Thursday, July 12, 2012

The Maggid's Method

To many, it appeared that the  Maggid of Dubno invented his wonderful parables on the spot, like a magician pulling a rabbit out of a hat. In fact, the Maggid worked very hard to find the right parable and apply it to the appropriate message. The following story gives us insight into the creative process involved:

A fellow rabbi once stopped the Maggid. “I listened to your lecture and enjoyed it immensely. You certainly deserve the honor and respect that you receive. But I have a question. We both base our sermons on the same Torah; we both expound on verses from the Torah and statements of the Talmudic sages. We should both expect to receive the same recognition for our efforts. Yet while your talks are greeted with much appreciation, I receive little thanks for my efforts. Why am I so unfortunate?”

The Maggid thought for a moment, and responded, "With all due respect to you, as well as the honor of the Torah, let me compare the two of us to a pair of thieves, each of whom stole a pair of shoes.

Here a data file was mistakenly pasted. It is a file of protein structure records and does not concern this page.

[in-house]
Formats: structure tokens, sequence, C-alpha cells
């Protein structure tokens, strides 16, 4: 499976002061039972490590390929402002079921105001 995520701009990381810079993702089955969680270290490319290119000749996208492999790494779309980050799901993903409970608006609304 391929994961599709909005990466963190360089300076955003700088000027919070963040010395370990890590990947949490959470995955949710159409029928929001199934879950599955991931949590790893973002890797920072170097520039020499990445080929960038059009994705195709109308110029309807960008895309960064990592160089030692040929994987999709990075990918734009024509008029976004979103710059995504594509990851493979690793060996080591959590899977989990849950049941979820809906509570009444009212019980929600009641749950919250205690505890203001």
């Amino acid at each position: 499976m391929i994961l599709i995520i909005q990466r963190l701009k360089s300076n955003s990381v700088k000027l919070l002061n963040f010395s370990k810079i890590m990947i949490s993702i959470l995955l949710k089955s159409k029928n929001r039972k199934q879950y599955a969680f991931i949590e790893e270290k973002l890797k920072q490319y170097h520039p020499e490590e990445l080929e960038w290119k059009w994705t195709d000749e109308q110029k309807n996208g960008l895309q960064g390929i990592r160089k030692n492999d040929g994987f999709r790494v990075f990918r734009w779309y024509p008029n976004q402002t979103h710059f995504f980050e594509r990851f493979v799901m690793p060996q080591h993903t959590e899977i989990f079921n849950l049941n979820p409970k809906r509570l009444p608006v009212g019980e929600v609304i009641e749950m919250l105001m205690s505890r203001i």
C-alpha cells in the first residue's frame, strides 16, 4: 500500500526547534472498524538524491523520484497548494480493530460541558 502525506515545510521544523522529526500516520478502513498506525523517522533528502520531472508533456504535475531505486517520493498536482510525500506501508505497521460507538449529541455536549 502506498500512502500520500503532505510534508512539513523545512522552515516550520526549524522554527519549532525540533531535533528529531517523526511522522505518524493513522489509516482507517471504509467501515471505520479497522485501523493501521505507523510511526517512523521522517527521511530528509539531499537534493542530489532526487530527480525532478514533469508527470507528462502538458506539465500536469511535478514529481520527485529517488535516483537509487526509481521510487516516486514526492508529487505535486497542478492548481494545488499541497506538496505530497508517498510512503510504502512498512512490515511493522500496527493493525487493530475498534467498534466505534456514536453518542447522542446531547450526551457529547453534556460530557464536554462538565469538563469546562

“Each pair was worth the same amount – thirty dollars. The first thief immediately re-sold his pair, and got ten dollars for them. He did not make much profit.

“But the second thief had a different method. He took the shoes home and went to work. He opened up all the seams, re-designed the shoes and re-finished them according to his own concept of style and beauty. When he was done, he polished the shoes until they gleamed. When he went to sell them, he asked for fifty dollars – and that's what he got."

The Maggid then explained:
“The same is true of our work. We both took precious merchandise from the same source. But our returns are a function of how much work we put into fashioning that merchandise. The Sages taught, ‘The reward is commensurate with the effort’ (Avot 5:26).  The praise and honor we receive for our efforts is in proportion to the time and effort we spent skillfully interpreting the wisdom we have taken from the Torah and preparing our lectures.”

(Adapted from The Maggid and his Parables, pp. 271-272)